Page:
Anna Quindlen is like an urban Marilyn Robinson. She draws a small life using simple language (just more words per minute) that makes you want to linger rather than rush through to the end. I know when I sit down with one of her novels that I will be in for a treat, as she writes with an old-school impulse that reminds us that good writing matters. And I don’t just mean good storytelling (although that is important, too–more about that in my review of Stephen King) or “clever” plotting or genre bending (yes, I mean you, David Mitchell!), but the simple pleasure of reading a sentence well-written.
This newest novel takes on romance, mature romance–a tough road to hoe if you hope to do it delicately and believably–and Quindlen does not disappoint. She writes about a woman in her early sixties (I think?)–not a grandma, not a woman settled into retirement, nor one who is desperately clinging to a fading youth, rather one who is alive, aware, attentive and comfortable in her skin, in her place in the world.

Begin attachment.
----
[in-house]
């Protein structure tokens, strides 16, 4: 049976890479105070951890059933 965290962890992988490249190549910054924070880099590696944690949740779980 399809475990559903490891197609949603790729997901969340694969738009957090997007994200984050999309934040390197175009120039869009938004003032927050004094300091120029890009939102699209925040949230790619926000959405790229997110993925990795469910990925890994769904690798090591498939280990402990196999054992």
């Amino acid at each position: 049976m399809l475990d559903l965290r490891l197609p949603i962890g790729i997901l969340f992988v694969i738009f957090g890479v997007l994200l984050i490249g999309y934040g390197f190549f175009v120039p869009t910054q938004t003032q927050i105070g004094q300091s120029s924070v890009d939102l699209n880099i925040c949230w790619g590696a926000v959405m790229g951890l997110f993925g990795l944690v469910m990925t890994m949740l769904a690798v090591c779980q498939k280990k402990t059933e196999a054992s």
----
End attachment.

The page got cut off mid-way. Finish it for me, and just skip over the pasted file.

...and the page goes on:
Rebecca Winter (okay, so the name is a little Harlequin romance) is a well-known photographer whose career is in its twilight, and who has moved to the country in order to live a more “affordable” life. She deals with many of the situations typical of women in midlife–ailing parents, a rakish ex-husband, a not quite independent adult son, bills, more bills, and yes the quest for love and companionship.
I like how Quindlen’s books grow with her. It’s a refreshing break from the sea of retrospective and nostalgic novels out there or ones where the writer tries to “see the world through different eyes.” Not Quindlen. She writes from the here and now, and if her view is anything to go by, the next ten years should be pretty sweet!